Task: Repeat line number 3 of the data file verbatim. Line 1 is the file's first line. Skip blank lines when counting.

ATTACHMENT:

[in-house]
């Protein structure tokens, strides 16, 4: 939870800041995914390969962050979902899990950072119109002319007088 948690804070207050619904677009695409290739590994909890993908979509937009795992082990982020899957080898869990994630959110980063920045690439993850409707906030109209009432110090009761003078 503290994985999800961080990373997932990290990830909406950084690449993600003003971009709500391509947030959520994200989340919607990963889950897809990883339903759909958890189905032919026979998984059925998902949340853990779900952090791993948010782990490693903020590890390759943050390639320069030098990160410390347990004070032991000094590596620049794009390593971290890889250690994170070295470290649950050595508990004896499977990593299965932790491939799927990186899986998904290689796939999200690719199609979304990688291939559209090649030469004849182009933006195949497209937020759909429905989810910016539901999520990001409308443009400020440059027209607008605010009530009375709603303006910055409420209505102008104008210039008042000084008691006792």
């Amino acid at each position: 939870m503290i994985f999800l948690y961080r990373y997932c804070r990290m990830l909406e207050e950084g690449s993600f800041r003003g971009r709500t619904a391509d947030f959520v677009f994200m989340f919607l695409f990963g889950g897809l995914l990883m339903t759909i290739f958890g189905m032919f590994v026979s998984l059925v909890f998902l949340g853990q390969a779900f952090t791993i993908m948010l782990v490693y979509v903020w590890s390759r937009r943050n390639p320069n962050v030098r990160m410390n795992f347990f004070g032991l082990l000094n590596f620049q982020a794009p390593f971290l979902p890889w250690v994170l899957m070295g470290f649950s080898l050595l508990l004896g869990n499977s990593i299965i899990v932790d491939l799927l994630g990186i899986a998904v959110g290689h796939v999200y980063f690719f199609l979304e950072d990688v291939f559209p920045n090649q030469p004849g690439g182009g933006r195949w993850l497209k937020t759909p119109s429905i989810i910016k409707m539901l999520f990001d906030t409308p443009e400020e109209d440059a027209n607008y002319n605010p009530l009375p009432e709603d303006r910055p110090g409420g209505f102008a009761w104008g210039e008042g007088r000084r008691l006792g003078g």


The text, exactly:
């Amino acid at each position: 939870m503290i994985f999800l948690y961080r990373y997932c804070r990290m990830l909406e207050e950084g690449s993600f800041r003003g971009r709500t619904a391509d947030f959520v677009f994200m989340f919607l695409f990963g889950g897809l995914l990883m339903t759909i290739f958890g189905m032919f590994v026979s998984l059925v909890f998902l949340g853990q390969a779900f952090t791993i993908m948010l782990v490693y979509v903020w590890s390759r937009r943050n390639p320069n962050v030098r990160m410390n795992f347990f004070g032991l082990l000094n590596f620049q982020a794009p390593f971290l979902p890889w250690v994170l899957m070295g470290f649950s080898l050595l508990l004896g869990n499977s990593i299965i899990v932790d491939l799927l994630g990186i899986a998904v959110g290689h796939v999200y980063f690719f199609l979304e950072d990688v291939f559209p920045n090649q030469p004849g690439g182009g933006r195949w993850l497209k937020t759909p119109s429905i989810i910016k409707m539901l999520f990001d906030t409308p443009e400020e109209d440059a027209n607008y002319n605010p009530l009375p009432e709603d303006r910055p110090g409420g209505f102008a009761w104008g210039e008042g007088r000084r008691l006792g003078g």